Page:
Why Apple CEO Cook is talking about the dollar and the yuan

“Given the bad news Apple CEO Tim Cook had to deliver last week — about the first of what could be several consecutive quarters of declining iPhone sales — we shouldn’t be surprised that he tried to shift attention Tuesday from Apple’s falling revenues to the turmoil in the currency markets,” Philip Elmer-DeWitt reports for Fortune.

“According to Cook,” P.E.D. reports, “Apple’s anemic 2% revenue growth in the December quarter would have been more like 8% it hadn’t been for the rising value of the dollars Apple pays suppliers for iPhone parts and the falling value of the currencies that overseas customers use to buy those iPhones.”

“What should matter to investors is how management deals with the challenge. The company’s response so far has been to raise prices in markets where local currencies are weakening. As a result, Apple will probably sell fewer devices in those markets, but it should come out of the crisis with its profit margins intact,” P.E.D. writes. “And that, it seems, is what matters to Tim Cook.”

Read more in the full article here.

MacDailyNews Take: Apple just posted a $18.4 billion quarterly profit, the largest ever recorded by a single public corporation. We think the company will manage to survive past the current quarter’s tough compare in terms of iPhone unit sales.

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  1. These currency fluctuations affect all companies who trade globally, but for some unfathomable reason, they’re only considered to be a problem for Apple.

    My feeling is that Apple is better prepared for these events than most and therefore is prepared to talk about it while other companies appear to be pretending that nothing unusual is happening.

    1. Other companies don’t hold margins to be the most important thing and price things according to the local market.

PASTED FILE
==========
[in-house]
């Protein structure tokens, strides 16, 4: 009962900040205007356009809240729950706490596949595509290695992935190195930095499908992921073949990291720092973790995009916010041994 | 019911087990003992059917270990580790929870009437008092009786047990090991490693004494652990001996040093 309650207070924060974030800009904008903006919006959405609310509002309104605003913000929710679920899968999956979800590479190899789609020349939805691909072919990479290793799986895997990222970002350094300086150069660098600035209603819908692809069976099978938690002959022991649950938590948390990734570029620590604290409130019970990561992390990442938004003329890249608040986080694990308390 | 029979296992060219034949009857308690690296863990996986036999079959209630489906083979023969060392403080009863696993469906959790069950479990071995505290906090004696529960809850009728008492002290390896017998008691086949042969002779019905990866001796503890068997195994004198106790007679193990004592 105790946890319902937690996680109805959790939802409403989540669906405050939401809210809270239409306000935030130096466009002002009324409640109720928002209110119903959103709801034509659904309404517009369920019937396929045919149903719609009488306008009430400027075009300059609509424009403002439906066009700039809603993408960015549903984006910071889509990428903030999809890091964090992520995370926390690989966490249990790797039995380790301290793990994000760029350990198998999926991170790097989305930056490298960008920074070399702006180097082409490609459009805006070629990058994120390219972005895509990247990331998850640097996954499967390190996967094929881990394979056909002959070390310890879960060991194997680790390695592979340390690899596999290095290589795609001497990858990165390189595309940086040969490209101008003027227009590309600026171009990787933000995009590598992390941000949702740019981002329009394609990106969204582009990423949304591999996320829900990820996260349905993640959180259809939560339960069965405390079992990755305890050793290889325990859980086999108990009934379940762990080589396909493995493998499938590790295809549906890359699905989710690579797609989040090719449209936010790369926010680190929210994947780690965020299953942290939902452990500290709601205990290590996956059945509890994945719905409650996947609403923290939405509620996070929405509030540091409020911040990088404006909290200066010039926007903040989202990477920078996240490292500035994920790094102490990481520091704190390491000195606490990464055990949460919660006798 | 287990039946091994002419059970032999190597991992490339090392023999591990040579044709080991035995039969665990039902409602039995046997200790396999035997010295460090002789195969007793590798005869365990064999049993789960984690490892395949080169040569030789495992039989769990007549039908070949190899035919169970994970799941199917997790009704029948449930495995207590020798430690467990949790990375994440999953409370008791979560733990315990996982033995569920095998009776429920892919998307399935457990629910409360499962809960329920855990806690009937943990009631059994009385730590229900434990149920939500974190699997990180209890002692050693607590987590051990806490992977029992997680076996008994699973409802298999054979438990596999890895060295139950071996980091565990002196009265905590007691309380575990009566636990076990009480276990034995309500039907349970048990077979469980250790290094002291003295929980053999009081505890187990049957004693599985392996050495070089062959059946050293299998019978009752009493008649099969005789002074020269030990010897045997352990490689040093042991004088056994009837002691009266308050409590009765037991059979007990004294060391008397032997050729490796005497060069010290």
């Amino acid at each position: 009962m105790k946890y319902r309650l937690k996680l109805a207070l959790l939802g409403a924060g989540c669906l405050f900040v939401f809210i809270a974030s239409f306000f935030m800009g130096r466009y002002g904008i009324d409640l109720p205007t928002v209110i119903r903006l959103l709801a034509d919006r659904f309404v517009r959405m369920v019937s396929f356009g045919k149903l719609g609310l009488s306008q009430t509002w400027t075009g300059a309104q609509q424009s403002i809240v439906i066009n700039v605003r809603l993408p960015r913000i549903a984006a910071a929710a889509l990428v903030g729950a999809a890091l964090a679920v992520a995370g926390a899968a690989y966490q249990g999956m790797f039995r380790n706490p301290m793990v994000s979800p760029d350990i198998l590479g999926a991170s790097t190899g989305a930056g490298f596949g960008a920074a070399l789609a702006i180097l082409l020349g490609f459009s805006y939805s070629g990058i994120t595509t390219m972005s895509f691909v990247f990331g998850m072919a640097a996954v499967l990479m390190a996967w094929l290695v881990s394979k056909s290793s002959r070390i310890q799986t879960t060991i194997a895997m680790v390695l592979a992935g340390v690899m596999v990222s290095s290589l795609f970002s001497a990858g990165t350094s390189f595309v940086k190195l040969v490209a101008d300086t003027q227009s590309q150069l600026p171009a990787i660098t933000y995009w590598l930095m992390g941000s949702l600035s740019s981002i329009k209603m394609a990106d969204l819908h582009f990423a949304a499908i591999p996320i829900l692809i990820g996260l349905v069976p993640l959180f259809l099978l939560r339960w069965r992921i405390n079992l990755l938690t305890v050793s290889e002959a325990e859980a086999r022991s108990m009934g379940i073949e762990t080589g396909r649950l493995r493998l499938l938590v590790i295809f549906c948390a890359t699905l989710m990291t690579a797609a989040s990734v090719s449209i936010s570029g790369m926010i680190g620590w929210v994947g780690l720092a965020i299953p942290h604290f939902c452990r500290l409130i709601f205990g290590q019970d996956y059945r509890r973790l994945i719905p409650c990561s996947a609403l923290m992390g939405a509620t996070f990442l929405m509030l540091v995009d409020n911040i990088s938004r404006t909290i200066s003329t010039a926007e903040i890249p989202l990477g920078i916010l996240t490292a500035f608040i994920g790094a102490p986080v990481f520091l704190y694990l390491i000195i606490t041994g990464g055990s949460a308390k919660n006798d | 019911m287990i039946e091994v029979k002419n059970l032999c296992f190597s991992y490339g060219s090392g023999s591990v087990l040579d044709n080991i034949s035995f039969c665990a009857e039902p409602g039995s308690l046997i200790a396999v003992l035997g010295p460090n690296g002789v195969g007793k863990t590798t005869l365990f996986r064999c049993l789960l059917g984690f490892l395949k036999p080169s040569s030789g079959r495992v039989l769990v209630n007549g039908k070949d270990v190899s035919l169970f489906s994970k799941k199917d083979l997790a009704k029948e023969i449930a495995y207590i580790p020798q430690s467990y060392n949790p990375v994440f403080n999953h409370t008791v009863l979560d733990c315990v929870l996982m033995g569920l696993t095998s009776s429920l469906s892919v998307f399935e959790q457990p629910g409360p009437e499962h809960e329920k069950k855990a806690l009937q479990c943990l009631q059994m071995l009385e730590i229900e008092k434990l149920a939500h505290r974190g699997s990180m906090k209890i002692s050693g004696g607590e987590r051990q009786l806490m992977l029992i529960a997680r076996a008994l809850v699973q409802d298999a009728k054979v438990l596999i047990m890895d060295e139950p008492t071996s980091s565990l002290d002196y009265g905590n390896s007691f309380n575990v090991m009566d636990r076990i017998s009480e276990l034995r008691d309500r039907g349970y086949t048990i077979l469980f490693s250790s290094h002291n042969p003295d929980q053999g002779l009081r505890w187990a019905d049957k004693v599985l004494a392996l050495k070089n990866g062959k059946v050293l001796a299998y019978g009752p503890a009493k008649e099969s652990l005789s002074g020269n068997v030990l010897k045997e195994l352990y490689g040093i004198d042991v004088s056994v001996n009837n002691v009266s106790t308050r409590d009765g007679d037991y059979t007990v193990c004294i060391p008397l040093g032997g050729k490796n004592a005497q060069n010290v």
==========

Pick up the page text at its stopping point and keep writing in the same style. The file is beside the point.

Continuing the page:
The obsession with margins is crazy. Sometimes you have to reduce margins in a specified to price a product appropriately to local conditions.

      In other words, when you’re a global company, you can’t only translate what US consumers pay. In fact, if anything, the stronger dollar should mean the iPhone goes DOWN in price in the US.

  2. Funny – a lot of companies deal with these headwinds, a lot and yet there stocks continue to chug higher, being a great CEO and a great operation person are two completely different things – beginning to think Tim does not posses both qualities – Wallstreet is definitely not buying what he is selling !!

  3. What hasn’t been talked about is that Apple made huge gains in sales when the iPhone 6 and 6 plus were released in 2014. Apple maintained that level of unit sales in 2015 with the S versions. It is very hard to grow YOY when the year before saw massive growth.

  4. The problem Apple is what have you done for me lately and the problem I had when I was in school. Once you got all A’s you could never get a B+. You are always expected to do better when you reach a point you can’t. Somehow if you still get all A’s or heaven forbid a B+ the stock market considers you a failure. But if you get all C’s but the market believes someday you will be an A student they just know it, you are rewarded (or bribed) to get those A’s someday

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